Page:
Example-1: Temporarily revert to previous commit using git checkout
git checkout helps us discard changes in the working tree. For instance, we can dump all the latest changes made to
git checkout index.html
or discard all changes in the working area using a period (.), as follows:
git checkout .
Likewise, we can use the commit id
git checkout 37585d7
or create a new branch starting from a specific commit id then you can use:
git checkout -b test 37585d7
Example-2: Use git reset to revert to previous commit
We want to revert to the previous commit and delete all commits from the history. We can use
git reset depending on the stage of change.
git reset --mixed HEAD~1removes the latest commit in the history, keeping all files added before the reset in the working area.
git reset --soft HEAD~1keeps all the changes in the staging area.
After the reset,
git status shows that the
index.html file got modified.
git reset --hard HEAD~1 discards all the working tree and working area changes. You should use the command to revert changes not pushed to the remote repo. Otherwise, you will not recover the commits and get a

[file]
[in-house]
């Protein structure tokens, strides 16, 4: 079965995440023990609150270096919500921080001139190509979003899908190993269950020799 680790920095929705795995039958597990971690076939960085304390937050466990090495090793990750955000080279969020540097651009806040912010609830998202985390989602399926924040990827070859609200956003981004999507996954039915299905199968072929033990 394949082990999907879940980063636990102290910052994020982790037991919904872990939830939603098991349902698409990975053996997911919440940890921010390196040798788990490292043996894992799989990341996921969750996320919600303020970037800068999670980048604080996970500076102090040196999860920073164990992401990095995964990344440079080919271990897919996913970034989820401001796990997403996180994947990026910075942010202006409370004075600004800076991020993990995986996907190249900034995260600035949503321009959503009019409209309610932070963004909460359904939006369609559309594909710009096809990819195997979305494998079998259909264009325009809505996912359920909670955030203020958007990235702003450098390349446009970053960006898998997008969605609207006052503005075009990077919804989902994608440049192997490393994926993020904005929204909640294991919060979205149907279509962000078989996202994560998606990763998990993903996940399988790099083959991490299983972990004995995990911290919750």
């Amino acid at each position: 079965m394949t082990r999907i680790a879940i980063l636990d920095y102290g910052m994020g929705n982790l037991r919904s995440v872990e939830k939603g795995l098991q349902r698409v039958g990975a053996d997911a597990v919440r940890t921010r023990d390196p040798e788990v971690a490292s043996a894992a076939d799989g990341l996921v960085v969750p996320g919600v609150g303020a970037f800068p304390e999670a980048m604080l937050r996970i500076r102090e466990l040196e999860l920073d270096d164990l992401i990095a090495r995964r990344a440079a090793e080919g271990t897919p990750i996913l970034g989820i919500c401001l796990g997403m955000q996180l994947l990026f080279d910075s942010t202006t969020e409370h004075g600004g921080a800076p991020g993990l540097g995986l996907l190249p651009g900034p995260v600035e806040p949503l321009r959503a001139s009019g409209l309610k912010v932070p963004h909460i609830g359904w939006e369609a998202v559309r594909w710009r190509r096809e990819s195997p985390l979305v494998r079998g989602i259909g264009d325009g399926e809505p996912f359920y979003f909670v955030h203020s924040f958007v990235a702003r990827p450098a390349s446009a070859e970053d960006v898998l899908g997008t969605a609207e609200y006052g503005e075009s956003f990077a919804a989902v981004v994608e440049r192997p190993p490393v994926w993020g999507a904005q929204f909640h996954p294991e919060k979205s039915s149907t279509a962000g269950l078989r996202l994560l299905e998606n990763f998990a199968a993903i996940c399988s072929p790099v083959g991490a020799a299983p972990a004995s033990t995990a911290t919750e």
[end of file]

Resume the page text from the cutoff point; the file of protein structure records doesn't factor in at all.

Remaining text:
CONFLICT error resulting from a code difference between remote and local repos.
Recheck the log history by running the commands:
git log --oneline
This time around, we discarded one commit history, and the head is at the add html and css commit instead of add h1 commit.
Example-3: Safely revert to previous commit using git revert
Assume we want to undo the changes we made to the HTML file. According to the above history, our focus is on id
git revert 3c056d1. Git prompts us to enter a commit message via the code editor.
We can go with the default commit message,
Revert "add html and css ". Did you notice what happened? The contents of our HTML file got cleared, and a message like this remained on the terminal:
1 file changed, 12 deletions(-)
git log --oneline, you realize that
git revert has not affected the history. Instead, it has undone the changes and made a new commit to accommodate the reverts.
Here is another
git revert to previous commit example.
Assume we want to undo every change made after we cloned the repo.
Head over to the terminal.
git log --oneline to see all commit ids. Type
git revert [initial commit id]. In my case, I'll enter
git revert ac4c63a.
And voila, we are back to the initial stage!
git revert to previous commit is one of the most crucial practices that every software developer should understand. It enables you to undo changes in code without affecting the commit history. The simplest way to start using it is to understand situations when it outperforms
git reset then play with it from local and remote repositories.